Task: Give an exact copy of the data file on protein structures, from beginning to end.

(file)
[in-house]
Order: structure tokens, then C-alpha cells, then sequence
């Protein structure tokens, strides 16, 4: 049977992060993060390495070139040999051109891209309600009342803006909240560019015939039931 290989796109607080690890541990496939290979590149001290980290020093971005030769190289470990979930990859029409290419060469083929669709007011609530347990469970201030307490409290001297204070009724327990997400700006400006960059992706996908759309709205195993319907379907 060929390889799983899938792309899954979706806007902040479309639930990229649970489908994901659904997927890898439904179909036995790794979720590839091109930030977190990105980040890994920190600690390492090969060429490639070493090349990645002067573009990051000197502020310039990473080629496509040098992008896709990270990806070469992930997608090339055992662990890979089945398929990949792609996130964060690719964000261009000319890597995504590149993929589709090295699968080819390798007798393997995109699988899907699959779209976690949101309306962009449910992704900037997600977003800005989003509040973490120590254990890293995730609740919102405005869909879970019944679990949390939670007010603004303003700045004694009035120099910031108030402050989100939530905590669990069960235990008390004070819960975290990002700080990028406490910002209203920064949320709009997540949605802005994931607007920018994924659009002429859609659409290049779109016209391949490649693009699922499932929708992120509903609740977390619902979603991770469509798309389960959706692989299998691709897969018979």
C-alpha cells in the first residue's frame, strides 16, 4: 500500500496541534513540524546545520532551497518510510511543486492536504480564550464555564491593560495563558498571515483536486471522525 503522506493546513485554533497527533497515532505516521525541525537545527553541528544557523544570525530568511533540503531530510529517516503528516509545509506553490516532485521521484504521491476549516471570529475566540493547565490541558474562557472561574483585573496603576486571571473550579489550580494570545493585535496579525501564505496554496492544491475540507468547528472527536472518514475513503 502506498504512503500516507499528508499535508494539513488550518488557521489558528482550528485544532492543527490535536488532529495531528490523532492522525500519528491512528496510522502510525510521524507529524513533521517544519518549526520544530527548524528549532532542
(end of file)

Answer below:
[in-house]
Order: structure tokens, then C-alpha cells, then sequence
């Protein structure tokens, strides 16, 4: 049977992060993060390495070139040999051109891209309600009342803006909240560019015939039931 290989796109607080690890541990496939290979590149001290980290020093971005030769190289470990979930990859029409290419060469083929669709007011609530347990469970201030307490409290001297204070009724327990997400700006400006960059992706996908759309709205195993319907379907 060929390889799983899938792309899954979706806007902040479309639930990229649970489908994901659904997927890898439904179909036995790794979720590839091109930030977190990105980040890994920190600690390492090969060429490639070493090349990645002067573009990051000197502020310039990473080629496509040098992008896709990270990806070469992930997608090339055992662990890979089945398929990949792609996130964060690719964000261009000319890597995504590149993929589709090295699968080819390798007798393997995109699988899907699959779209976690949101309306962009449910992704900037997600977003800005989003509040973490120590254990890293995730609740919102405005869909879970019944679990949390939670007010603004303003700045004694009035120099910031108030402050989100939530905590669990069960235990008390004070819960975290990002700080990028406490910002209203920064949320709009997540949605802005994931607007920018994924659009002429859609659409290049779109016209391949490649693009699922499932929708992120509903609740977390619902979603991770469509798309389960959706692989299998691709897969018979």
C-alpha cells in the first residue's frame, strides 16, 4: 500500500496541534513540524546545520532551497518510510511543486492536504480564550464555564491593560495563558498571515483536486471522525 503522506493546513485554533497527533497515532505516521525541525537545527553541528544557523544570525530568511533540503531530510529517516503528516509545509506553490516532485521521484504521491476549516471570529475566540493547565490541558474562557472561574483585573496603576486571571473550579489550580494570545493585535496579525501564505496554496492544491475540507468547528472527536472518514475513503 502506498504512503500516507499528508499535508494539513488550518488557521489558528482550528485544532492543527490535536488532529495531528490523532492522525500519528491512528496510522502510525510521524507529524513533521517544519518549526520544530527548524528549532532542